A leading question or suggestive interrogation is a question that suggests the particular answer or contains the information the examiner is looking to have confirmed. Their use is restricted in eliciting testimony in court, to reduce the ability of the examiner to direct or influence the evidence presented. Depending on the circumstances, leading questions can be objectionable or proper.

For example, this question is leading:

  • Were you at the movies on the night of July 15?

It suggests what location the witness visited on the night in question. The same question in a non-leading form would be:

  • Where were you on the night of July 15?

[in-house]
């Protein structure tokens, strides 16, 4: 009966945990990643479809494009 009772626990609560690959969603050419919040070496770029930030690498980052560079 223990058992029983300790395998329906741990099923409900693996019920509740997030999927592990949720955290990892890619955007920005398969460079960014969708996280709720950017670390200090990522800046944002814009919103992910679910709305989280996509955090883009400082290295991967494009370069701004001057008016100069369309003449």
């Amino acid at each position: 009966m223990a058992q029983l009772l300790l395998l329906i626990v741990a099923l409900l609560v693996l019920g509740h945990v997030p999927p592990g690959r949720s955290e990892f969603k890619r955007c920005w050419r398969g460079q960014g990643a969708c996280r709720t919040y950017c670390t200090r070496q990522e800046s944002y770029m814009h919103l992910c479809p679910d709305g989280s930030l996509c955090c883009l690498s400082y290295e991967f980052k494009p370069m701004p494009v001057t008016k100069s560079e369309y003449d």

This form of question does not suggest to the witness the answer the examiner hopes to elicit. Leading questions might instead name a particular person rather than asking “who?”, indicate a specific time rather than asking “when?”, and so on.

Leading questions may often be answerable with a yes or no (though not all yes-no questions are leading). Leading questions are distinct from loaded questions, which are objectionable because they contain implicit assumptions (such as “Have you stopped beating your wife?” indirectly asserting that the subject has beaten her at some point).